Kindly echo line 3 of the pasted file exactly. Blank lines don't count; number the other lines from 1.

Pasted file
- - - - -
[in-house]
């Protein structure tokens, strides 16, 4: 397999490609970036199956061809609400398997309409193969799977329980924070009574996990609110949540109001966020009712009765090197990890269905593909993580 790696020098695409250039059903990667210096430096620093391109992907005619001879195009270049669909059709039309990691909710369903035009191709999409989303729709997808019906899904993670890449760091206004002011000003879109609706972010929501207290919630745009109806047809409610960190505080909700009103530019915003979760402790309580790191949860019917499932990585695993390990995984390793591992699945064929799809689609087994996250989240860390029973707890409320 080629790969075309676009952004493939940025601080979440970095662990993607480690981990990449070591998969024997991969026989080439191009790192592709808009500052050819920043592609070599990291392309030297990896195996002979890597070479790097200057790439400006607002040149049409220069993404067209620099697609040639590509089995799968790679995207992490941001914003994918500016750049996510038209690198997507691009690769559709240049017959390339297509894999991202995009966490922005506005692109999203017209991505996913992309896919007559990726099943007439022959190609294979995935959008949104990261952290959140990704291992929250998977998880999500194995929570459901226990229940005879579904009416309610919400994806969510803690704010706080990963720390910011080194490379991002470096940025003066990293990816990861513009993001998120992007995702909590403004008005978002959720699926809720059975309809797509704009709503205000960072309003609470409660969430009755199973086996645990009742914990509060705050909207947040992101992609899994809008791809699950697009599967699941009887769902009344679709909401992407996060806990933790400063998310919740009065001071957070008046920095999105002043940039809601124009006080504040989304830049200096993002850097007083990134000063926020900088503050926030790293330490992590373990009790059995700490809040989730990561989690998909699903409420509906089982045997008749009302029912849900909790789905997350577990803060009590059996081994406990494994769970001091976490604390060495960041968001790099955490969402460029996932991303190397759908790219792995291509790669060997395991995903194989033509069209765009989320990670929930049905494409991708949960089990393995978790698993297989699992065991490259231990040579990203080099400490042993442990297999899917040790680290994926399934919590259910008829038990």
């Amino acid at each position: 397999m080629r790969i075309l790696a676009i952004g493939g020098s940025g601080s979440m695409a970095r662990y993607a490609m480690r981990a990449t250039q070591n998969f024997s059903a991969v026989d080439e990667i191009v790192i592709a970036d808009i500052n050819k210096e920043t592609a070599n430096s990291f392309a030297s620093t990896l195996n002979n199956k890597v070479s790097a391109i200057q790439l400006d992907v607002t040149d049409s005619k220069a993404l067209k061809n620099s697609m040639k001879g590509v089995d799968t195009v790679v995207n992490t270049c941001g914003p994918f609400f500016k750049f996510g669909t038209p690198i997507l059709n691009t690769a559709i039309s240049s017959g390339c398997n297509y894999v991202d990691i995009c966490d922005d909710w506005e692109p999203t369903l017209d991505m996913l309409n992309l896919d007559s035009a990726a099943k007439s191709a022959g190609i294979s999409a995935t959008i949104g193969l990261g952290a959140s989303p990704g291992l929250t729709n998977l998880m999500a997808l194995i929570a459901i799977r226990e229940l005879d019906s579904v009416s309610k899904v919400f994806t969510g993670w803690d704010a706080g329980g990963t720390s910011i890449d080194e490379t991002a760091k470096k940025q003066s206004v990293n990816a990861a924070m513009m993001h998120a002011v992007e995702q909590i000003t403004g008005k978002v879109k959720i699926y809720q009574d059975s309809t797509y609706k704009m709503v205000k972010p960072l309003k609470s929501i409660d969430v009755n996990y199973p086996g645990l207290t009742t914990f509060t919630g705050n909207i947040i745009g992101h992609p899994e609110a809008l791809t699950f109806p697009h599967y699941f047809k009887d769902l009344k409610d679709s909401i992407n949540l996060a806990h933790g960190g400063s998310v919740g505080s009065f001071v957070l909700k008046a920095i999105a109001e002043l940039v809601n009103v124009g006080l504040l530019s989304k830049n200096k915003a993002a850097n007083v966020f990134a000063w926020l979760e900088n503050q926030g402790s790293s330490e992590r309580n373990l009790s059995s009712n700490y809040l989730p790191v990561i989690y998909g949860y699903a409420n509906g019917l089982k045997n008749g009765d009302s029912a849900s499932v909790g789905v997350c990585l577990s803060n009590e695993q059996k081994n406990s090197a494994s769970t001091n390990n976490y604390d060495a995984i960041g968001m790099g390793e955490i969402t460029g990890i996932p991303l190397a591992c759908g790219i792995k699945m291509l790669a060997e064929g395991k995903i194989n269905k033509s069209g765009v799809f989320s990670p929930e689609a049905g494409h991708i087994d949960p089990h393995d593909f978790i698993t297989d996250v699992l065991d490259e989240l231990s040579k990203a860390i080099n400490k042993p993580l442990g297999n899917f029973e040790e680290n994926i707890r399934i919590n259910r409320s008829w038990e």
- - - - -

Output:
């Amino acid at each position: 397999m080629r790969i075309l790696a676009i952004g493939g020098s940025g601080s979440m695409a970095r662990y993607a490609m480690r981990a990449t250039q070591n998969f024997s059903a991969v026989d080439e990667i191009v790192i592709a970036d808009i500052n050819k210096e920043t592609a070599n430096s990291f392309a030297s620093t990896l195996n002979n199956k890597v070479s790097a391109i200057q790439l400006d992907v607002t040149d049409s005619k220069a993404l067209k061809n620099s697609m040639k001879g590509v089995d799968t195009v790679v995207n992490t270049c941001g914003p994918f609400f500016k750049f996510g669909t038209p690198i997507l059709n691009t690769a559709i039309s240049s017959g390339c398997n297509y894999v991202d990691i995009c966490d922005d909710w506005e692109p999203t369903l017209d991505m996913l309409n992309l896919d007559s035009a990726a099943k007439s191709a022959g190609i294979s999409a995935t959008i949104g193969l990261g952290a959140s989303p990704g291992l929250t729709n998977l998880m999500a997808l194995i929570a459901i799977r226990e229940l005879d019906s579904v009416s309610k899904v919400f994806t969510g993670w803690d704010a706080g329980g990963t720390s910011i890449d080194e490379t991002a760091k470096k940025q003066s206004v990293n990816a990861a924070m513009m993001h998120a002011v992007e995702q909590i000003t403004g008005k978002v879109k959720i699926y809720q009574d059975s309809t797509y609706k704009m709503v205000k972010p960072l309003k609470s929501i409660d969430v009755n996990y199973p086996g645990l207290t009742t914990f509060t919630g705050n909207i947040i745009g992101h992609p899994e609110a809008l791809t699950f109806p697009h599967y699941f047809k009887d769902l009344k409610d679709s909401i992407n949540l996060a806990h933790g960190g400063s998310v919740g505080s009065f001071v957070l909700k008046a920095i999105a109001e002043l940039v809601n009103v124009g006080l504040l530019s989304k830049n200096k915003a993002a850097n007083v966020f990134a000063w926020l979760e900088n503050q926030g402790s790293s330490e992590r309580n373990l009790s059995s009712n700490y809040l989730p790191v990561i989690y998909g949860y699903a409420n509906g019917l089982k045997n008749g009765d009302s029912a849900s499932v909790g789905v997350c990585l577990s803060n009590e695993q059996k081994n406990s090197a494994s769970t001091n390990n976490y604390d060495a995984i960041g968001m790099g390793e955490i969402t460029g990890i996932p991303l190397a591992c759908g790219i792995k699945m291509l790669a060997e064929g395991k995903i194989n269905k033509s069209g765009v799809f989320s990670p929930e689609a049905g494409h991708i087994d949960p089990h393995d593909f978790i698993t297989d996250v699992l065991d490259e989240l231990s040579k990203a860390i080099n400490k042993p993580l442990g297999n899917f029973e040790e680290n994926i707890r399934i919590n259910r409320s008829w038990e």